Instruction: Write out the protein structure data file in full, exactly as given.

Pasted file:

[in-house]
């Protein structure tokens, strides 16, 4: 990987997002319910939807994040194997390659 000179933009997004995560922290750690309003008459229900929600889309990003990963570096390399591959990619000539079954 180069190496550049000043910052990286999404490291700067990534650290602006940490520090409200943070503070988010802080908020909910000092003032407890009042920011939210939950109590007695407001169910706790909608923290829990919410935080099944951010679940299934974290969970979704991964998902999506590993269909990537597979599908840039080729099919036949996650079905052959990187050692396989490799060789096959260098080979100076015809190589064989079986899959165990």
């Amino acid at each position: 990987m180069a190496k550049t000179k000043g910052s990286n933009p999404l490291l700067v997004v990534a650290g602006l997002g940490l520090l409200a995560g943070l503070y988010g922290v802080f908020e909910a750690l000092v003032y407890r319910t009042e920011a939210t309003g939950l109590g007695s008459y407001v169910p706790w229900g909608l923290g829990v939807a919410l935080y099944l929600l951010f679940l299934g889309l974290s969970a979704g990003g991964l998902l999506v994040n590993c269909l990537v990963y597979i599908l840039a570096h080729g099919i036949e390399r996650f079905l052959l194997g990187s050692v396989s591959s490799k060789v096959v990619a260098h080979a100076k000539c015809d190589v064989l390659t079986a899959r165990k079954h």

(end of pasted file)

[in-house]
């Protein structure tokens, strides 16, 4: 990987997002319910939807994040194997390659 000179933009997004995560922290750690309003008459229900929600889309990003990963570096390399591959990619000539079954 180069190496550049000043910052990286999404490291700067990534650290602006940490520090409200943070503070988010802080908020909910000092003032407890009042920011939210939950109590007695407001169910706790909608923290829990919410935080099944951010679940299934974290969970979704991964998902999506590993269909990537597979599908840039080729099919036949996650079905052959990187050692396989490799060789096959260098080979100076015809190589064989079986899959165990």
């Amino acid at each position: 990987m180069a190496k550049t000179k000043g910052s990286n933009p999404l490291l700067v997004v990534a650290g602006l997002g940490l520090l409200a995560g943070l503070y988010g922290v802080f908020e909910a750690l000092v003032y407890r319910t009042e920011a939210t309003g939950l109590g007695s008459y407001v169910p706790w229900g909608l923290g829990v939807a919410l935080y099944l929600l951010f679940l299934g889309l974290s969970a979704g990003g991964l998902l999506v994040n590993c269909l990537v990963y597979i599908l840039a570096h080729g099919i036949e390399r996650f079905l052959l194997g990187s050692v396989s591959s490799k060789v096959v990619a260098h080979a100076k000539c015809d190589v064989l390659t079986a899959r165990k079954h």